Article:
Act against farm fires, Centre tells four states

The Union environment ministry has written to four states­Punjab, Haryana, Uttar Pradesh and Rajasthan ­ asking them to take “stringent measures including punitive action“ to stop burning of crop residue and biomass.

The ministry also noted that had the states properly implemented the advisories issued to them regarding stubble burning, it would not have led to smog in the NCR. “I request you to launch an intense monitoring in your state including through satellite based remote sensing technologies to monitor crop residue management“, said Union environment secretary Ashok Lavasa in his letter to chief secretaries of the states.

Referring to instances of stubble burning, Lavasa said, “I also urge you to take stringent measures including punitive action to prevent and control burning of crop residue and biomass in agricultural fields and apprise the ministry of the action taken in this regard“.

Biomass burning is one of the major causes of air pollution during the winter which leads to deterioration in air quality which aggravates respiratory problem. On Monday , TOI had carried a NASA satellite image that showed `fire spots’ across Punjab and northern Haryana and smog over northern India. It reported how Delhi’s air quality index had dramatically dropped by 60-80 points since Saturday -due to stubble-burning reaching its peak in Punjab -and was inching towards the `very poor’ zone, when children are advised not to spend time outdoors.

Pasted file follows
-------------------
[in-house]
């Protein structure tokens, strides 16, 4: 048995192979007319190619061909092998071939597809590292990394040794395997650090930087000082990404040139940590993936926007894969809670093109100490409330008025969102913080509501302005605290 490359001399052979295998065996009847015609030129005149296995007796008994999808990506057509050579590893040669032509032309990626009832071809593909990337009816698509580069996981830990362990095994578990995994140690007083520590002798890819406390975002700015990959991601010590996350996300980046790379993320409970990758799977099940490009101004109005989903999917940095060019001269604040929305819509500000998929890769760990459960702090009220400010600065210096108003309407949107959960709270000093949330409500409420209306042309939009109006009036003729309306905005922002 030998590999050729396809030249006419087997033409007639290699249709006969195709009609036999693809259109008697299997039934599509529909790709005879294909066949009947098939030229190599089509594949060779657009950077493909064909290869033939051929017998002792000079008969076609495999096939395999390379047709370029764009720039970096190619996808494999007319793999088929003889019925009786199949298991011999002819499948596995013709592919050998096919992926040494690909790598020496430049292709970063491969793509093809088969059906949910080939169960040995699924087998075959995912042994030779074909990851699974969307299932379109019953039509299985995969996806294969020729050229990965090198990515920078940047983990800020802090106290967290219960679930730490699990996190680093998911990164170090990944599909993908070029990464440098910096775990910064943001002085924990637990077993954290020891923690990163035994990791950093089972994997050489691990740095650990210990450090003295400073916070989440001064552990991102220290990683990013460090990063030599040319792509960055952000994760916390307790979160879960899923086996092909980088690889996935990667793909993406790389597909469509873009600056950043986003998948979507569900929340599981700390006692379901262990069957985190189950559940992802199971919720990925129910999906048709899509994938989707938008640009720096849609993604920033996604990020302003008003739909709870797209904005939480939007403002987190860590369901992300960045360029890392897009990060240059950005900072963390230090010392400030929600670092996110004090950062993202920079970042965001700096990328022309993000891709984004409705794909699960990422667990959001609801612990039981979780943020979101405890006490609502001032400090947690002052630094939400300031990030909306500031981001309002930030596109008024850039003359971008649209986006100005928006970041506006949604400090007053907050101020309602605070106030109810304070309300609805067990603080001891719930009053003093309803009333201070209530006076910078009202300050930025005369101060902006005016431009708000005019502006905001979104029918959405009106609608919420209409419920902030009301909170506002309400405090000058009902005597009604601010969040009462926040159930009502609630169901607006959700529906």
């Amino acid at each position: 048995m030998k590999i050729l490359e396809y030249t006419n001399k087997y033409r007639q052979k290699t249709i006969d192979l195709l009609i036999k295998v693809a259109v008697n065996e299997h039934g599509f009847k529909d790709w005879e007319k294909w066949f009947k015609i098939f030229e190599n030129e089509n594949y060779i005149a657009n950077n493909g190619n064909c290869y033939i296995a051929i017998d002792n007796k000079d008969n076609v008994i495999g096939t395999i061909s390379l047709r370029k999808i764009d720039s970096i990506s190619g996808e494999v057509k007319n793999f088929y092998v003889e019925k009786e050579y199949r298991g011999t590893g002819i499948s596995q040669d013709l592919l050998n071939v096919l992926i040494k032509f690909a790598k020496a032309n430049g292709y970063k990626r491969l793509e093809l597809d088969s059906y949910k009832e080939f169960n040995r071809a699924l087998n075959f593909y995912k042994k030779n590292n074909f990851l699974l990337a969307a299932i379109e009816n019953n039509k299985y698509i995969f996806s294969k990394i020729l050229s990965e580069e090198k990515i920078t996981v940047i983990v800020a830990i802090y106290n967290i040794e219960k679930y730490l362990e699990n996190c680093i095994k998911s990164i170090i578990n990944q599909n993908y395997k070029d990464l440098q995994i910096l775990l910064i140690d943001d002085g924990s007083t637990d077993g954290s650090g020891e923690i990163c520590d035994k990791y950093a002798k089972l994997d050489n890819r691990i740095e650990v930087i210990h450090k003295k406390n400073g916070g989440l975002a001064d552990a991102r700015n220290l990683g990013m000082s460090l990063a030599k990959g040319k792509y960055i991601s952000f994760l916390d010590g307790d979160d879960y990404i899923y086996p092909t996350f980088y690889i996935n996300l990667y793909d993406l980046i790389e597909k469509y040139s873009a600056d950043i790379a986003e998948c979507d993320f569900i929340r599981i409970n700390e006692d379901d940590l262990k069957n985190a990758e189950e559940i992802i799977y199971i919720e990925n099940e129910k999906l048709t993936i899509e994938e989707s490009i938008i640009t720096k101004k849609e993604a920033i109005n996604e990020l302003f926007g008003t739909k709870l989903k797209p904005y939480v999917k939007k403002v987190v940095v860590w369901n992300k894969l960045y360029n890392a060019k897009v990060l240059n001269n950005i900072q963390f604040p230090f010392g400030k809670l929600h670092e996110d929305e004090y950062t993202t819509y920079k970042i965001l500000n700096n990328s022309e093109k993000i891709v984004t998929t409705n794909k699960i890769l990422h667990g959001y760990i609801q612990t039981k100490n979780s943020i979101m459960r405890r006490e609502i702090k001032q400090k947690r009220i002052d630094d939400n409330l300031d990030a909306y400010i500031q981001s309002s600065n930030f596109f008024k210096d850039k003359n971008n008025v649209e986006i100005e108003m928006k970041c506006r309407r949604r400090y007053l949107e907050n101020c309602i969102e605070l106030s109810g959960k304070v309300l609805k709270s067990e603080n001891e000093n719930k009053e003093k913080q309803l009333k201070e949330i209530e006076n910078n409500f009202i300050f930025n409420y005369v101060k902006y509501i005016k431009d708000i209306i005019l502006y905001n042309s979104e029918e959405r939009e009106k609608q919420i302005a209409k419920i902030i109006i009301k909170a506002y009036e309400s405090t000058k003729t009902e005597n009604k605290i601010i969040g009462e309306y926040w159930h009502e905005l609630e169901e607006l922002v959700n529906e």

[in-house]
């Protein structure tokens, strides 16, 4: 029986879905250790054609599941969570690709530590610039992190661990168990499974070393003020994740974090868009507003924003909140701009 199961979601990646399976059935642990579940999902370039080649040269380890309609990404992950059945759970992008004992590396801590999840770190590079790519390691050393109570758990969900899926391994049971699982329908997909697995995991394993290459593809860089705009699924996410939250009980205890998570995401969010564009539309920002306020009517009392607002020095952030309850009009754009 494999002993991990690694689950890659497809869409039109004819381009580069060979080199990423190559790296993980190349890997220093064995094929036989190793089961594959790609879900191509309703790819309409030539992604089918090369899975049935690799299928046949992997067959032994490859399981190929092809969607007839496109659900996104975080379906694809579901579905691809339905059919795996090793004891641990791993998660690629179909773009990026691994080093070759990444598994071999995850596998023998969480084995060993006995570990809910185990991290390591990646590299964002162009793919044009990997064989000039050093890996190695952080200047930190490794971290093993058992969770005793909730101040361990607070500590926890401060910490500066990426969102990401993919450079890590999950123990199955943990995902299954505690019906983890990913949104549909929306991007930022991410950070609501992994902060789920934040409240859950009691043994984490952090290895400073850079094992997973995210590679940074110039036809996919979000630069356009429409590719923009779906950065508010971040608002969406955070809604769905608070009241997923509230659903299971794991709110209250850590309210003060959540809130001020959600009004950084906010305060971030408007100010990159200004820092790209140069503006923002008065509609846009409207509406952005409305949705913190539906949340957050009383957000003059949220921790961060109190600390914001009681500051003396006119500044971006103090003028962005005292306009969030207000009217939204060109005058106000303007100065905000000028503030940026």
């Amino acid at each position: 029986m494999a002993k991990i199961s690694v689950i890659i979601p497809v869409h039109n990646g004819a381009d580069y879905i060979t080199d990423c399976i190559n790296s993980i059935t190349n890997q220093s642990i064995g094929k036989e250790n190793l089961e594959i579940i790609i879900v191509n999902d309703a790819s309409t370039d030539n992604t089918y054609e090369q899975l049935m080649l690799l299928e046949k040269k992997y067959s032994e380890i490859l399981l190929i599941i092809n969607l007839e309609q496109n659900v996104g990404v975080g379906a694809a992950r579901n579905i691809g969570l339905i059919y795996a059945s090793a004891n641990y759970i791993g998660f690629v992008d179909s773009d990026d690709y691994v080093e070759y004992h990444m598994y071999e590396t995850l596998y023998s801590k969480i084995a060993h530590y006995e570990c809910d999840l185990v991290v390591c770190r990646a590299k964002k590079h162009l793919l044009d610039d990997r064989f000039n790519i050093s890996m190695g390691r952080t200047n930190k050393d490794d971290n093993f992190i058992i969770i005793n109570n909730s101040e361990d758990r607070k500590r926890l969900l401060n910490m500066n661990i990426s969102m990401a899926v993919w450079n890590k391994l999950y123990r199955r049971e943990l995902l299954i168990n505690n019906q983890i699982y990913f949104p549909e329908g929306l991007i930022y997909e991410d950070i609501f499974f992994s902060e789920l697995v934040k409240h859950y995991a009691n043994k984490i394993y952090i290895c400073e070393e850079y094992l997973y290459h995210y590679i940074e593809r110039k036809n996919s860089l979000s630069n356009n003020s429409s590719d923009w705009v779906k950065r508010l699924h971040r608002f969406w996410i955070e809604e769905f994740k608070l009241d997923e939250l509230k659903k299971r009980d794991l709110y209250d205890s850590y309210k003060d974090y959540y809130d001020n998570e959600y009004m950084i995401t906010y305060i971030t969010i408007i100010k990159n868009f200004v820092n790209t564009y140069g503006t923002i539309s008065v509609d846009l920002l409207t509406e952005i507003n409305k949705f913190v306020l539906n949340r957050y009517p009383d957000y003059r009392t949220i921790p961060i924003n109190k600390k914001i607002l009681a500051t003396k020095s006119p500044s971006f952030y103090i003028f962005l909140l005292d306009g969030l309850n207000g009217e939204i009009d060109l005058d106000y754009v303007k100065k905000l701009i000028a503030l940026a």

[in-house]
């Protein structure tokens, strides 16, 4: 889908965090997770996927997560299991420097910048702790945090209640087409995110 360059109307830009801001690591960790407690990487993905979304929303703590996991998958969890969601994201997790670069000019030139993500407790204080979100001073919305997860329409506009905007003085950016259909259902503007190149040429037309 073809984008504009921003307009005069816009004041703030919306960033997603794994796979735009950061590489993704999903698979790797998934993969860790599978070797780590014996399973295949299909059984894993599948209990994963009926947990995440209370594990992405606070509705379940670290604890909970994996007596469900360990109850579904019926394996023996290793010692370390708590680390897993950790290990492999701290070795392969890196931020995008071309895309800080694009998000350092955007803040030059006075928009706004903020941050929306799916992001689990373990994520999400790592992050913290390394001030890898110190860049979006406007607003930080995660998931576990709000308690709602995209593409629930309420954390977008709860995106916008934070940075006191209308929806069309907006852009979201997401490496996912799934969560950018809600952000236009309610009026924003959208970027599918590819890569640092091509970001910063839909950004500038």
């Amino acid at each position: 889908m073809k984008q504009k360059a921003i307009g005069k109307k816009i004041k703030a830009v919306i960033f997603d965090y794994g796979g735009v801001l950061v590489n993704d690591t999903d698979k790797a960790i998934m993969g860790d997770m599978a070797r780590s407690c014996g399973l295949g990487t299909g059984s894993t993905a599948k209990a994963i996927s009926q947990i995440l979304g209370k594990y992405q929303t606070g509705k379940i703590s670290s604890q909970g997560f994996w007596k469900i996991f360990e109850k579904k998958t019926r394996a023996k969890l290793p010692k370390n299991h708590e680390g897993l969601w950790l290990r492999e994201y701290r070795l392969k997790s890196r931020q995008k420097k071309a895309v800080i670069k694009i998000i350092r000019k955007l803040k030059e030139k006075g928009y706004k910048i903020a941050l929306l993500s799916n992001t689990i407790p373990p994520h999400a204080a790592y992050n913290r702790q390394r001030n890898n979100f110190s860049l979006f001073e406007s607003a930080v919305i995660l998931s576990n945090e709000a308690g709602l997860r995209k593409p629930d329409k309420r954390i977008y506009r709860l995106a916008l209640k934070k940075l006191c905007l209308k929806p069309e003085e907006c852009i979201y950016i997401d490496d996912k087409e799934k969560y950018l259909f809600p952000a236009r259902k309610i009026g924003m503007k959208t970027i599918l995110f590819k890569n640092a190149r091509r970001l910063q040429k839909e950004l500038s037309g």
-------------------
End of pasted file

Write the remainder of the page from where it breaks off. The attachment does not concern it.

In his note to the chief secretaries, the environment secreta ry referred to the October 31satellite image and pointed to the hundreds of fire spots across Punjab and parts of Haryana, and the smog over north India.

“The images clearly indicate that measures taken by the states of Punjab and Haryana in discouraging the crop burning in fields are not effective thus resulting in major cause of air pollution in northern part of India“, the letter stated.poor-air-quality

The ministry had earlier written to all the states on the issue twice in the past ­ first on October 2 last year and second time on September 15 this year ­ requesting them to comply with the advisory issued for curbing open burning of crop residue and biomass in fields and to the `National Policy for Management of Crop Residue­2014′ which emphasized on adoption of technical measures including diversified use of crop residue, capacity building and training.

Referring to these earlier advisories, Lavasa in his note said, “It appears that both the advisories as well as measures in the policy have not been implemented, which is leading to occurrence of smog in the NCR“.

Source: TOI 04 Nov’2015